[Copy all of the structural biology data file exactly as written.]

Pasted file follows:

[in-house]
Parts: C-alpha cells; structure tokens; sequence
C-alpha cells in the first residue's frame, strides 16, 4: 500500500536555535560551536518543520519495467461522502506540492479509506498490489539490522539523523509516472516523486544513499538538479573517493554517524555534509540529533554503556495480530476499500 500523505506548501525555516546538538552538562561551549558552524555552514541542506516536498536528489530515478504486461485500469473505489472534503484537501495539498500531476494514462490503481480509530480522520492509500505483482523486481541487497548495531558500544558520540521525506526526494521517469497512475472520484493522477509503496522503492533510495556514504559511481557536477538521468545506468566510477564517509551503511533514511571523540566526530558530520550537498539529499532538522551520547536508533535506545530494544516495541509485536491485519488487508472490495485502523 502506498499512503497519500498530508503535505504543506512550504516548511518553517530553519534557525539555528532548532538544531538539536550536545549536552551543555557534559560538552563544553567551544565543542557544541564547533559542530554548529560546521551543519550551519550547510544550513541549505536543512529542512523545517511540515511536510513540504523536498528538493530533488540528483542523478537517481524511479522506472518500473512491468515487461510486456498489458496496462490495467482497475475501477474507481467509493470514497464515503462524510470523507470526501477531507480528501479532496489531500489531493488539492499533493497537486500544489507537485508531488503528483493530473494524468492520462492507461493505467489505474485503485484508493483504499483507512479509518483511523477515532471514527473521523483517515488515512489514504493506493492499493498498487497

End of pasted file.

[in-house]
Parts: C-alpha cells; structure tokens; sequence
C-alpha cells in the first residue's frame, strides 16, 4: 500500500536555535560551536518543520519495467461522502506540492479509506498490489539490522539523523509516472516523486544513499538538479573517493554517524555534509540529533554503556495480530476499500 500523505506548501525555516546538538552538562561551549558552524555552514541542506516536498536528489530515478504486461485500469473505489472534503484537501495539498500531476494514462490503481480509530480522520492509500505483482523486481541487497548495531558500544558520540521525506526526494521517469497512475472520484493522477509503496522503492533510495556514504559511481557536477538521468545506468566510477564517509551503511533514511571523540566526530558530520550537498539529499532538522551520547536508533535506545530494544516495541509485536491485519488487508472490495485502523 502506498499512503497519500498530508503535505504543506512550504516548511518553517530553519534557525539555528532548532538544531538539536550536545549536552551543555557534559560538552563544553567551544565543542557544541564547533559542530554548529560546521551543519550551519550547510544550513541549505536543512529542512523545517511540515511536510513540504523536498528538493530533488540528483542523478537517481524511479522506472518500473512491468515487461510486456498489458496496462490495467482497475475501477474507481467509493470514497464515503462524510470523507470526501477531507480528501479532496489531500489531493488539492499533493497537486500544489507537485508531488503528483493530473494524468492520462492507461493505467489505474485503485484508493483504499483507512479509518483511523477515532471514527473521523483517515488515512489514504493506493492499493498498487497